This RAPID will compare the environmental impacts of the 2013 Typhoon Haiyan and the 2004 Indian Ocean Tsunami. Sedimentary deposits of Typhoon Haiyan will be collected and compared with previously collected sedimentary deposits of the Indian Ocean Tsunami in order to measure land elevation, storm surge flow, and sediment deposit. Post-depositional change within overwash deposits will also be determined. In turn, the differences from these two datasets will be linked to the physics of sediment erosion, transport, and deposition. Field research will focus on the Leyte Gulf coastline, which was the region that suffered the largest storm surge during Typhoon Haiyan. Perishable data and vital characteristics of the storm surge and its deposits will be collected immediately following Typhoon Haiyan. The same site will be revisited and resampled a year later to assess the degree of post-depositional change in a tropical environment. The 2004 Indian Ocean Tsunami deposits were sampled at similar intervals.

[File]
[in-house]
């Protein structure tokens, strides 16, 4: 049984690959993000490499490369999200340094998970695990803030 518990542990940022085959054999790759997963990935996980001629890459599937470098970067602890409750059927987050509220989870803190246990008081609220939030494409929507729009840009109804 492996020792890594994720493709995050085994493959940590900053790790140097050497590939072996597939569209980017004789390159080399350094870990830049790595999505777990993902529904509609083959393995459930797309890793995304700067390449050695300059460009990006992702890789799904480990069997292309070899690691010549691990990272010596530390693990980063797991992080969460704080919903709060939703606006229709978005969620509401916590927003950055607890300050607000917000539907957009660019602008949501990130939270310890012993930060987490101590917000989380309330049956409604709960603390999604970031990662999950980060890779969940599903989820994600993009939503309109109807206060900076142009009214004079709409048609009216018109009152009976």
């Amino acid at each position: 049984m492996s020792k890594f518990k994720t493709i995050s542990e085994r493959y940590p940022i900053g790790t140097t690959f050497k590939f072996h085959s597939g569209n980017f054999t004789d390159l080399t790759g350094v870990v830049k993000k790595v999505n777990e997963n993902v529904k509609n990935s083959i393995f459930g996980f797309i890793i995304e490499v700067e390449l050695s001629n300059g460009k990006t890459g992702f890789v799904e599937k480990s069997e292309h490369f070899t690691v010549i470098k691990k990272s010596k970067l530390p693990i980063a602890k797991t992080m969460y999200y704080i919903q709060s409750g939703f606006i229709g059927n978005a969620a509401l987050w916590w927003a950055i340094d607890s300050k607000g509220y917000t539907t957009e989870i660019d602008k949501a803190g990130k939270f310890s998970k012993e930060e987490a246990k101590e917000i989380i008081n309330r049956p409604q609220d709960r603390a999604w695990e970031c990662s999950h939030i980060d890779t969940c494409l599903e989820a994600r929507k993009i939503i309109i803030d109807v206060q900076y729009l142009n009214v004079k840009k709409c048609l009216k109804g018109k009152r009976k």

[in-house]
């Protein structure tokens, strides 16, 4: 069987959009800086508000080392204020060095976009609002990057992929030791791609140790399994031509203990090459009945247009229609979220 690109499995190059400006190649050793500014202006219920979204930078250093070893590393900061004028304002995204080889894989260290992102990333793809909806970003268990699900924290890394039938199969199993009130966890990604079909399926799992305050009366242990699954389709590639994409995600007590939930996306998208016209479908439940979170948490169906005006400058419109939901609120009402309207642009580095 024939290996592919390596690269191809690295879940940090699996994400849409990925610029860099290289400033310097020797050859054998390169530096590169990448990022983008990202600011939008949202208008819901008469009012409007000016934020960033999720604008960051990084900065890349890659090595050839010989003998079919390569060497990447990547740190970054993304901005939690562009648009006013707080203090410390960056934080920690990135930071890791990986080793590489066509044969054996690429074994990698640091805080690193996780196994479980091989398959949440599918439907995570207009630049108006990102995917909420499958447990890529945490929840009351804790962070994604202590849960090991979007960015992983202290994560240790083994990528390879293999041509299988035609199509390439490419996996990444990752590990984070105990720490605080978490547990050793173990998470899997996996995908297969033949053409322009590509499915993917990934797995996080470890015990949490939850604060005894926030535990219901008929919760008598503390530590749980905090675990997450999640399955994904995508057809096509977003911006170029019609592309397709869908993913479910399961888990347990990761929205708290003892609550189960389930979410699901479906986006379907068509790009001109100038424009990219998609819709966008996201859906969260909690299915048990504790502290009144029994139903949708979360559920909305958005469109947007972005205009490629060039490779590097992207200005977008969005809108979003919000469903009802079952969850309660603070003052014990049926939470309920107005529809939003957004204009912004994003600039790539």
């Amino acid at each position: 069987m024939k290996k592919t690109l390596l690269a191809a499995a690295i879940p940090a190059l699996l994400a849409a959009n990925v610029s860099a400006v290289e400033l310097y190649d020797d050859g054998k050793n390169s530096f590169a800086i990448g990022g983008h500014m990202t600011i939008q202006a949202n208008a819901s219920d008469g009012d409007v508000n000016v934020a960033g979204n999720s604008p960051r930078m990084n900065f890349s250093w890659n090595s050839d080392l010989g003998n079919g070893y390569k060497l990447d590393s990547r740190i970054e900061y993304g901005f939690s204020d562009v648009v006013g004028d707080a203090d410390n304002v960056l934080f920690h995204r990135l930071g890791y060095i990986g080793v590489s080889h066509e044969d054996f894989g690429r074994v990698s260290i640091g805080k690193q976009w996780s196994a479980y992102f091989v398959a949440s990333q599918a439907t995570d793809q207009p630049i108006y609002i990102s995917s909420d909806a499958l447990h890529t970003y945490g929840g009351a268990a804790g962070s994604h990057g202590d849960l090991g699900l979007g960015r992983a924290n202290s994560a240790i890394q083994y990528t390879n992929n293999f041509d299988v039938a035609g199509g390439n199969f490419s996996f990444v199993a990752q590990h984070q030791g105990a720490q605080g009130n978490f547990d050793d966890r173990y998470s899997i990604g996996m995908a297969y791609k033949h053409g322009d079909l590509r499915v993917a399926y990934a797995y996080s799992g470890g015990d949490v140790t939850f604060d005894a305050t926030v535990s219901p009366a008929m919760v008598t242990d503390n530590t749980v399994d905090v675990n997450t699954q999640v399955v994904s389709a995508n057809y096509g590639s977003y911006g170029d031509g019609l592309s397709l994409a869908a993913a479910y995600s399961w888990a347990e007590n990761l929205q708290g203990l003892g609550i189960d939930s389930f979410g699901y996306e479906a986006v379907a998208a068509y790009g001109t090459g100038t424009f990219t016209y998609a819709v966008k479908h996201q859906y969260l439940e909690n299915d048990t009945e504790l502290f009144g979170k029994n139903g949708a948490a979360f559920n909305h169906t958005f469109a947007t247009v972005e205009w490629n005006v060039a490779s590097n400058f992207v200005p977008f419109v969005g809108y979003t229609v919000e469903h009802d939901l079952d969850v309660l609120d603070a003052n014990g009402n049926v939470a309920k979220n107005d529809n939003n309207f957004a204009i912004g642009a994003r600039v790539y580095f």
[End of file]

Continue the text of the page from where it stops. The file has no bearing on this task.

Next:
This project will collect a unique dataset that will illustrate the nature, magnitude and spatial variability of coastal changes from beach erosion, overwash deposition and island breaching. The project complements the research of existing international research groups and will further refine predictive models of coastal impacts from severe storms. Additionally, the research includes a strong international collaboration between researchers from the US, Singapore, and the Philippines as well as training of graduate students and postdocs from all three countries. This RAPID award is co-funded by the Geomorphology and Land-use Dynamics Program and the Office of International and Integrative Activities.